Evenflo Car Seat Manufacturers Under Scrutiny

Evenflo Car Seat Critical Flaw

Evenflo voluntarily recalled a number of car seats after a consumer watchdog group uncovered a critical flaw, and some parents say Graco invented inflated safety claims to pump up sales of some models.

Consumer Reports testing revealed that some Evenflo car seats had a critical flaw.

During low-speed impacts, the plastic split, causing the strap to retract.

That flaw exposed the child to possible paralysis and ejection. In response, Evenflo proposed a fix, but did not admit fault or negligence. 

In an unrelated matter, a group of parents filed a class-action lawsuit against Graco, claiming the company falsely marketed its booster seats as safe for children under four years old and under forty pounds.

In 2002 and again in 2010, the National Highway Traffic Safety Administration said this claim was false, according to the lawsuit.

Court documents also state that a crash dummy “hurtled out of the shoulder belt” during a side-impact test.

A spokesperson for Graco’s parent company, Newell Brands DTC Inc., refused to comment.

Evenflo and Defective Products

Typically, by the time a manufacturer issues a recall, many people have already been injured. Manufacturers rarely make such moves unless they are caught In flagrante delicto (red-handed).

Generally, manufacturers like Evenflo are strictly liable for the injuries their defective products cause.

Victim/plaintiffs need not prove fault, negligence, malice, or even recklessness.

Most product defects are:

  • Design Defects: Evenflo’s crack and retraction might have been a design defect. Sometimes, manufacturers do not make joints and other critical areas strong enough to withstand the pressure they face.
  • Manufacturing Defect: Alternatively, the car seat problem might have been a manufacturing defect. To save money, many manufacturers use cheap or dangerous materials.

Manufacturers are usually responsible for all product defects which occur before the manufacturer relinquishes control of a produce to a retailer. That includes anything from pre-design to shipping.

In addition to compensatory damages, which are outlined below, New York jurors often award substantial punitive damages in defective product claims.

As mentioned, most manufacturers put profits before people unless an attorney or advocate calls them out.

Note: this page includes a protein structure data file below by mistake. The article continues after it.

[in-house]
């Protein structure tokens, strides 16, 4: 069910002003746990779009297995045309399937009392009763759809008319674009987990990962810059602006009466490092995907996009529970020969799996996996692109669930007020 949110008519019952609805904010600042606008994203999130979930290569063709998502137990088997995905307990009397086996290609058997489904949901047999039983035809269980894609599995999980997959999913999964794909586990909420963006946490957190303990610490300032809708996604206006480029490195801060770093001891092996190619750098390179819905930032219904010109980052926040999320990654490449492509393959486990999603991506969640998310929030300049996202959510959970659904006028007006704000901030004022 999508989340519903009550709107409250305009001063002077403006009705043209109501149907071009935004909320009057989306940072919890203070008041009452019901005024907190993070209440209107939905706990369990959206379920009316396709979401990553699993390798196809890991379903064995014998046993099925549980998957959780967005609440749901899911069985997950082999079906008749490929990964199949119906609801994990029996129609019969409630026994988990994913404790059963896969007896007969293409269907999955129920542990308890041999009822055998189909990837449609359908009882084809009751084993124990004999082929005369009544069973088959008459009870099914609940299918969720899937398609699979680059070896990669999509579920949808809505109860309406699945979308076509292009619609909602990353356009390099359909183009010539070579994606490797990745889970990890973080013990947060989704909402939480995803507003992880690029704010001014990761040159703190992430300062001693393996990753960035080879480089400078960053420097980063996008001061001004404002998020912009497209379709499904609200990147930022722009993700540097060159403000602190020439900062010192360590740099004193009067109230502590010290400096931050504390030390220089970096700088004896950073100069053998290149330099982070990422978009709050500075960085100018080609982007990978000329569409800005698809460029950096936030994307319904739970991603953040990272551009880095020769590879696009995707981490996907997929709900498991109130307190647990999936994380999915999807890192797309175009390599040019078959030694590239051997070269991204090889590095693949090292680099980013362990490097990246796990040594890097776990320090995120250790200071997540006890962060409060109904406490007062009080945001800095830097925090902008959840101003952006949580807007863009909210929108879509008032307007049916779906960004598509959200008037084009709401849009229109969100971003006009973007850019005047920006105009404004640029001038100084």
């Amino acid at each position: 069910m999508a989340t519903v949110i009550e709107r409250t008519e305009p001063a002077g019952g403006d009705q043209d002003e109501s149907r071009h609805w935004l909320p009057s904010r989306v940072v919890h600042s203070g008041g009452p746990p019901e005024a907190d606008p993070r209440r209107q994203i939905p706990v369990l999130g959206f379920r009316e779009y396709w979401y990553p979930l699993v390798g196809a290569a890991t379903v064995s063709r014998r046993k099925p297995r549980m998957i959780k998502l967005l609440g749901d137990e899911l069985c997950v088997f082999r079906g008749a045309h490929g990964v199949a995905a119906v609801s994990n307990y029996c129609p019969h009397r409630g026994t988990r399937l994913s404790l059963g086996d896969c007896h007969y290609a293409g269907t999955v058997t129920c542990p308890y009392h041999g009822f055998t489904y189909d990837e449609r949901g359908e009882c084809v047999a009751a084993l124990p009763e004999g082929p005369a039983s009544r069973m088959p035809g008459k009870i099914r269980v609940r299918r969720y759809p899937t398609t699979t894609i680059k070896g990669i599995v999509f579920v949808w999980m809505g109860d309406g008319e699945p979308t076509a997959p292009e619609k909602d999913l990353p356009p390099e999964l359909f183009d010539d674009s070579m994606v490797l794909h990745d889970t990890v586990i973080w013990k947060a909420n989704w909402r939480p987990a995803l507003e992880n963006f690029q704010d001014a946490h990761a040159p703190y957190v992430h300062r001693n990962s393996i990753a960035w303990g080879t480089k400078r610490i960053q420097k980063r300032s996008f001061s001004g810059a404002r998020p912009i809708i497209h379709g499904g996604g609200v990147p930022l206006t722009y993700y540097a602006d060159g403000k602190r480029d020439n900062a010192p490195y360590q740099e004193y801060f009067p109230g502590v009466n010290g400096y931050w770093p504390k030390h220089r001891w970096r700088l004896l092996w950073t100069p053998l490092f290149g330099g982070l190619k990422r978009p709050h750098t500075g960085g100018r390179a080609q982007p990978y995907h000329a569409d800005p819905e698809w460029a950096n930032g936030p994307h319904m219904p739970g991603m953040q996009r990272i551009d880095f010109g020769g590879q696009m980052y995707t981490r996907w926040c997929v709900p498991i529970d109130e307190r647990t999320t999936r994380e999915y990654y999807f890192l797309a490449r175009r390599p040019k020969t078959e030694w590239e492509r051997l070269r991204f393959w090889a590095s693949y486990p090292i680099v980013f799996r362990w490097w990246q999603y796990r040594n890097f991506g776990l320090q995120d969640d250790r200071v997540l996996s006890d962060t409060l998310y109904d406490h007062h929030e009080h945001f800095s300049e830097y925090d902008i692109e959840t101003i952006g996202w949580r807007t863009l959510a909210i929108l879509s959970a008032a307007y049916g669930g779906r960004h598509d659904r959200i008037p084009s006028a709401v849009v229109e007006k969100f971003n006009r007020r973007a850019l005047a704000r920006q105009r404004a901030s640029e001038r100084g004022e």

Jurors often punish such reckless disregard for the safety of others by awarding additional damages to victim/plaintiffs.

There must be clear and convincing evidence of intentional disregard.

Graco and Misrepresentation

Misrepresentation is a form of negligence, or a lack of care. In an advertising/misrepresentation claim, the first step is usually to establish the industry standard for these types of claims.

There is a difference between mere puffery and false claims. Puffery is usually sales-y terms, like the “best” something or other, which no one takes literally.

False claims are usually one of the following:

  • Fraudulent misrepresentation (making a statement with knowledge of its falsity or with wilful blindness of the truth), or
  • Negligent misrepresentation (making a statement without bothering to find out if it’s true).

Many jurors award punitive damages in fraudulent misrepresentation claims, assuming there is evidence which satisfies the “clear and convincing” requirement.

Generally, compensatory damages are available in fraudulent misrepresentation claims.

These damages include compensation for economic losses, such as medical bills, and noneconomic losses, such as pain and suffering.

Car Seats and the “Seat Belt Defense” in New York

The Empire State has a broad mandatory seat belt law. All children under 8 must be in car seats, and all older individuals must wear seatbelts.

So, it’s not surprising that New York is one of the few jurisdictions which recognizes the seat belt defense.

In car crash claims, insurance companies can use the victim’s lack of a seat belt to reduce the amount of compensation the victim receives.

However, the seat belt defense is not automatic and it is also fact-specific.

To use this defense, insurance companies must do more than cite safety statistics and wag their fingers.

First, the insurance company must convince the judge the victim was not properly restrained. Car seats are a good example.

Almost two-thirds of parents do not correctly use their car seats.

Perhaps they anchor the seat improperly or perhaps the child is above or below the weight limit.

Although these children are technically unrestrained, most judges would conclude that the seat belt defense does not apply, because of the parent’s good faith effort to comply.

Next, the insurance company must convince jurors of the same thing.

This showing requires expert testimony, and not all experts are created equally. Some have questionable credentials and others do not effectively communicate with jurors.

If the expert is deficient in either area, the jury can disregard some or all of the expert’s testimony.

Lawyers call these things the burden of proof and the burden of persuasion. When a party has both these things, it’s tough to prove a point.

Defective or dangerous car seats do not effectively protect small children.

For a free consultation with an experienced personal injury attorney in New York, contact Napoli Shkolnik PLLC. After-hours, remote, and home visits are available.